From Dyslexia to Conceptual Art: Mark Medom

Naga sculptor Mark Medom’s work has been featured in the Art Heritage Gallery, Delhi; he has also held three independent exhibitions in Delhi.
Vibi Yhokha
Kohima | February 19

“Art was an escape for me,” says Naga sculptor Mark Medom who, as a young boy, enjoyed art more than any other subject in school. For him, art was an escape from being scolded as a kid when he would often flunk in other subjects but score best in art.

As a kid, he was labeled average or below average. He could barely pass class 7, and by class 8, he had failed. People would often misunderstand his problem and consider him lazy but it was his mother, knowing he had a problem, who got him tested. He had Dyslexia – a developmental reading disorder and was immediately treated.

Moving on, Mark completed his Bachelor’s and Master’s degrees, specializing in sculpting from the prestigious College of Arts, University of Delhi where, in his final year, he scored the highest in both theory and practical. So far, he has had three exhibitions in Delhi and his work has been featured in the Art Heritage Gallery. Besides sculptures, Mark also designs logos, sets and teaches children art.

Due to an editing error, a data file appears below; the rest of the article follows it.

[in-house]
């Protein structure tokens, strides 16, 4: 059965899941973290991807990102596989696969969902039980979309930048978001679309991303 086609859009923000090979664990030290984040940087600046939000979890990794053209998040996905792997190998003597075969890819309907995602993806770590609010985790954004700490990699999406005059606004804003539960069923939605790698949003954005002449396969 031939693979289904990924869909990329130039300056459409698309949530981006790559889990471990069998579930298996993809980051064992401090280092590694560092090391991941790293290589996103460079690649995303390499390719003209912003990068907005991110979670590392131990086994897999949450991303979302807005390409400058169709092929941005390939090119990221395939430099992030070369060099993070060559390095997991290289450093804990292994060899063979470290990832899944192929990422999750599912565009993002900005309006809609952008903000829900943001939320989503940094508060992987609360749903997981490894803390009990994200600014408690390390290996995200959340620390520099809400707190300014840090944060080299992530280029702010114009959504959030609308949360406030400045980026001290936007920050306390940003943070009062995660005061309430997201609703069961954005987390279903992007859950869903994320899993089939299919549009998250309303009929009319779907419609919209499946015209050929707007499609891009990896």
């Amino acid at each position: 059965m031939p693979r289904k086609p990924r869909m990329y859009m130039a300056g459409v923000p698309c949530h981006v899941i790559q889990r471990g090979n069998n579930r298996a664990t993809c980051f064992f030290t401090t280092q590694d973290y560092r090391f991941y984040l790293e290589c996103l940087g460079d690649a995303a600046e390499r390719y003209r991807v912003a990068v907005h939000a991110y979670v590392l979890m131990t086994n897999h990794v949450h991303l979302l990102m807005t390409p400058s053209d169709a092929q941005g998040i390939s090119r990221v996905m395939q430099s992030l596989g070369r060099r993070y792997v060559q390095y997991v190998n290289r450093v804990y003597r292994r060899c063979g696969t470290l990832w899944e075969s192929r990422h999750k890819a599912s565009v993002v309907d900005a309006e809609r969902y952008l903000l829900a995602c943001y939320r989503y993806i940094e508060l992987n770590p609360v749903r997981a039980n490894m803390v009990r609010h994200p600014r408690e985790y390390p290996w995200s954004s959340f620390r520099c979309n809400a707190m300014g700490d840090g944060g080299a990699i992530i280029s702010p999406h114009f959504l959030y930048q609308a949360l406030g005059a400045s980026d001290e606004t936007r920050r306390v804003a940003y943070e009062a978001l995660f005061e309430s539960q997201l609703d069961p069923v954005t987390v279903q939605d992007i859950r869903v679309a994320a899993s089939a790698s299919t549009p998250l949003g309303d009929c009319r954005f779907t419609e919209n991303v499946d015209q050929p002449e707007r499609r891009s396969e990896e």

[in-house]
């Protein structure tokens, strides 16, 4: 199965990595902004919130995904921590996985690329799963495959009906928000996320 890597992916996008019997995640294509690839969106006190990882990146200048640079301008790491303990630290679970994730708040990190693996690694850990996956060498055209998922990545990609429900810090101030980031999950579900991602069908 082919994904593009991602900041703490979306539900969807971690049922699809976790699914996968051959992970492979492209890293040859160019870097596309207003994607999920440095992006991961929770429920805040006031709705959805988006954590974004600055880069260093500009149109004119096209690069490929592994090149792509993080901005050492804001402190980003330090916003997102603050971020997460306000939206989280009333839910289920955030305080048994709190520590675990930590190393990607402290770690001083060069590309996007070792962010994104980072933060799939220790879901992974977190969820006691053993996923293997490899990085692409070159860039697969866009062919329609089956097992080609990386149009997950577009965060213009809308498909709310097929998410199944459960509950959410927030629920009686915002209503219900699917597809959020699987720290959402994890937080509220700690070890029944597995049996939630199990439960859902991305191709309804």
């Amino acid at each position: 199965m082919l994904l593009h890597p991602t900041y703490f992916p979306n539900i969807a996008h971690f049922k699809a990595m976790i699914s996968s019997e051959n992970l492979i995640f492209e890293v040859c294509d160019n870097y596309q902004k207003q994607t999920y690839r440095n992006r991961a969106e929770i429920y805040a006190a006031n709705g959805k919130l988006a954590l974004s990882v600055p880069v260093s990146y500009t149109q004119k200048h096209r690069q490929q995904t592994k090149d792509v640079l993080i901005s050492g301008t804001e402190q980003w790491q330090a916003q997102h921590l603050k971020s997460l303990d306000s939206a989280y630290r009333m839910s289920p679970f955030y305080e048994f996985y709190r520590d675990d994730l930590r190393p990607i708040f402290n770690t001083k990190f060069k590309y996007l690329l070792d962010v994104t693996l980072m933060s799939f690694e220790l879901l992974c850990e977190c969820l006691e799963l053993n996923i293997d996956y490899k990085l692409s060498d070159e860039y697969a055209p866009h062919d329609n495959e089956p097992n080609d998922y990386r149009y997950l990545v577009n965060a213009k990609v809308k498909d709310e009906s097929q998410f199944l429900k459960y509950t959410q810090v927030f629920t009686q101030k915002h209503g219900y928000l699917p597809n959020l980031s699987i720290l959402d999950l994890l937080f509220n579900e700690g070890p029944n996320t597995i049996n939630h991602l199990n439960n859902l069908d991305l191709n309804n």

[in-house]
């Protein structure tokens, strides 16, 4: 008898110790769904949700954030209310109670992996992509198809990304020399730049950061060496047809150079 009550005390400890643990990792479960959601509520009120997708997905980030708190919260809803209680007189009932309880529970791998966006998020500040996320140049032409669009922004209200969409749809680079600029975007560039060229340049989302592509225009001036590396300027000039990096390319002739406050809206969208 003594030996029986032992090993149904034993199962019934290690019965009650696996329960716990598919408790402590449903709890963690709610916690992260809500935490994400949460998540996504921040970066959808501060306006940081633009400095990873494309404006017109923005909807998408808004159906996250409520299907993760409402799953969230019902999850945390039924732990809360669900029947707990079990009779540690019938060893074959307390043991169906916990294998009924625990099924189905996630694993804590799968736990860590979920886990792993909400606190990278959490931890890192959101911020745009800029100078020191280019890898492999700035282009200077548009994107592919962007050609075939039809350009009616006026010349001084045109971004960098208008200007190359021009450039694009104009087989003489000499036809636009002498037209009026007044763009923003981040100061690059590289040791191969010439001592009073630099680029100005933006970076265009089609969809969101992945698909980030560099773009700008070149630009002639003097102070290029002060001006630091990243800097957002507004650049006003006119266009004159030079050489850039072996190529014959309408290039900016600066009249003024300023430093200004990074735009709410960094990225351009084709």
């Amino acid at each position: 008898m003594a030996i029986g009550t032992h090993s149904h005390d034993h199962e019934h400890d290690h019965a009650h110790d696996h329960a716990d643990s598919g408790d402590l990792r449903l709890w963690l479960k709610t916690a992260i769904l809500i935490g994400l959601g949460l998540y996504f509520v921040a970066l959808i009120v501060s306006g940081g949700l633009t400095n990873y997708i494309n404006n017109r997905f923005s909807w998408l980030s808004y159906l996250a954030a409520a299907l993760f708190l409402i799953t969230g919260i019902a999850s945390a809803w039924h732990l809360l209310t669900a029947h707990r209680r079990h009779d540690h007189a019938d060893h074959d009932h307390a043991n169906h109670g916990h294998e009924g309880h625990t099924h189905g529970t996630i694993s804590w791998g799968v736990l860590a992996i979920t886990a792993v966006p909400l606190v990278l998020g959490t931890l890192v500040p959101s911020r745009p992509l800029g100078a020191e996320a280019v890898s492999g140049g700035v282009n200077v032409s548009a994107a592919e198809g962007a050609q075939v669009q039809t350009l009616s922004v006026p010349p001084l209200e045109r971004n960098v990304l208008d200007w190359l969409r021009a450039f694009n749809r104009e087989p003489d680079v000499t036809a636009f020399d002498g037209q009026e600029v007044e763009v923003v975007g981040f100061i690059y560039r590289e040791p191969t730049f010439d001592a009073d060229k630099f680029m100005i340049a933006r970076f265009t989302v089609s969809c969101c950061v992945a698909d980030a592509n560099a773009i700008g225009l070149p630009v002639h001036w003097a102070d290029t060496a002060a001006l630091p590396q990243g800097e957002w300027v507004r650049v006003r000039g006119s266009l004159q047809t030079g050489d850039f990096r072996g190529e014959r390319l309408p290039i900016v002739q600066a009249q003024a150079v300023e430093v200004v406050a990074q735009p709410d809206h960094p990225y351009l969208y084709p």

Despite being a Naga who has never lived in Nagaland, most of Mark’s sculpting has a Naga essence. His father, Ricky Medom, Chaplain, Naga Christian Fellowship, Delhi, introduced him to Nagaland and would often narrate to him the rich heritage of Nagaland, its history and struggles. Mark considers it an ‘outsider-insider’ perspective. “To see what is actually happening inside, you have to be outside,” he says. In his work named ‘Santa Claus and the Pig,’ a sleeping Santa can be seen lying next to a pig. According to Mark, Santa does not have much work load during Christmas in the Naga society because it is the feast that matters the most.

Art was also a way to vent emotions. “The things I made are what affect me; personal issues, issues on women and Nagaland,” explains Mark. In his work named ‘Absence of Presence,’ Mark sculpted a hand with a woman’s body in the palm. According to him, the hand is the society and that even with her presence in the society, a woman is not whole. His other work, ‘Love Personified,’ expresses that even in her brokenness, a woman is ready to love back.

Mark’s passion lies in conceptual art. Although he does not have a role model, some of the artists who inspire him are Anish Kapoor, Auguste Rodin and his college professor, Manish Kausana. Mark is of the view that Nagas are very artistic; that they have the skills but conceptual art is yet to evolve.

Most of his works are made of bronze, of which he says, “Bronze gives you a human feel and has an antique element at the same time. It looks soft but when you touch, it is hard. Also bronze never rusts.”  There are a lot of elements that makes Mark’s work different but what really makes his art stand out in the crowd is the concept and the attention to detail in each of his works.

For someone who has moved in life from dyslexia to an art as deep and abstract as conceptual art, Mark concludes that the hand is one of the best ways to express oneself with.